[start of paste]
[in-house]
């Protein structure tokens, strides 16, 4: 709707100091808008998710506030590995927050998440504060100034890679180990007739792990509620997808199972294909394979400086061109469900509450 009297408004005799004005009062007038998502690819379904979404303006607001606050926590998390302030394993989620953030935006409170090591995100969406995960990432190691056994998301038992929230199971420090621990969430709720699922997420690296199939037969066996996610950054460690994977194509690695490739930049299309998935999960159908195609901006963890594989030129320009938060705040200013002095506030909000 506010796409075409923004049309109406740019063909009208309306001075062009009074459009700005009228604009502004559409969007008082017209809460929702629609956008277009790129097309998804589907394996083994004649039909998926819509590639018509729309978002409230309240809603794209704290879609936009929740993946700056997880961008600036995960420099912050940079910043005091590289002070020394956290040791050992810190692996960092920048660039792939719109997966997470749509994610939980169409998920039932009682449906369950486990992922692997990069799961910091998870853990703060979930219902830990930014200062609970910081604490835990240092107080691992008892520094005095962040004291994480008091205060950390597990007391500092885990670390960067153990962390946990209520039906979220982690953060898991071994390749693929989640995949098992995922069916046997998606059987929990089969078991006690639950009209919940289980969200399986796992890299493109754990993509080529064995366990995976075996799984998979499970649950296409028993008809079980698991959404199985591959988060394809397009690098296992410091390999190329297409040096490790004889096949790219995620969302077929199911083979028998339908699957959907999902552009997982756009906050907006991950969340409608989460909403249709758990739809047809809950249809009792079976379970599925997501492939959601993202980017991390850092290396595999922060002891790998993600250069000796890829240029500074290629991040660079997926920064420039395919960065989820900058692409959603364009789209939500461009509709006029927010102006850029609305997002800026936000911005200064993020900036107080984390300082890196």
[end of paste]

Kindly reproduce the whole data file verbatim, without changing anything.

[in-house]
């Protein structure tokens, strides 16, 4: 709707100091808008998710506030590995927050998440504060100034890679180990007739792990509620997808199972294909394979400086061109469900509450 009297408004005799004005009062007038998502690819379904979404303006607001606050926590998390302030394993989620953030935006409170090591995100969406995960990432190691056994998301038992929230199971420090621990969430709720699922997420690296199939037969066996996610950054460690994977194509690695490739930049299309998935999960159908195609901006963890594989030129320009938060705040200013002095506030909000 506010796409075409923004049309109406740019063909009208309306001075062009009074459009700005009228604009502004559409969007008082017209809460929702629609956008277009790129097309998804589907394996083994004649039909998926819509590639018509729309978002409230309240809603794209704290879609936009929740993946700056997880961008600036995960420099912050940079910043005091590289002070020394956290040791050992810190692996960092920048660039792939719109997966997470749509994610939980169409998920039932009682449906369950486990992922692997990069799961910091998870853990703060979930219902830990930014200062609970910081604490835990240092107080691992008892520094005095962040004291994480008091205060950390597990007391500092885990670390960067153990962390946990209520039906979220982690953060898991071994390749693929989640995949098992995922069916046997998606059987929990089969078991006690639950009209919940289980969200399986796992890299493109754990993509080529064995366990995976075996799984998979499970649950296409028993008809079980698991959404199985591959988060394809397009690098296992410091390999190329297409040096490790004889096949790219995620969302077929199911083979028998339908699957959907999902552009997982756009906050907006991950969340409608989460909403249709758990739809047809809950249809009792079976379970599925997501492939959601993202980017991390850092290396595999922060002891790998993600250069000796890829240029500074290629991040660079997926920064420039395919960065989820900058692409959603364009789209939500461009509709006029927010102006850029609305997002800026936000911005200064993020900036107080984390300082890196």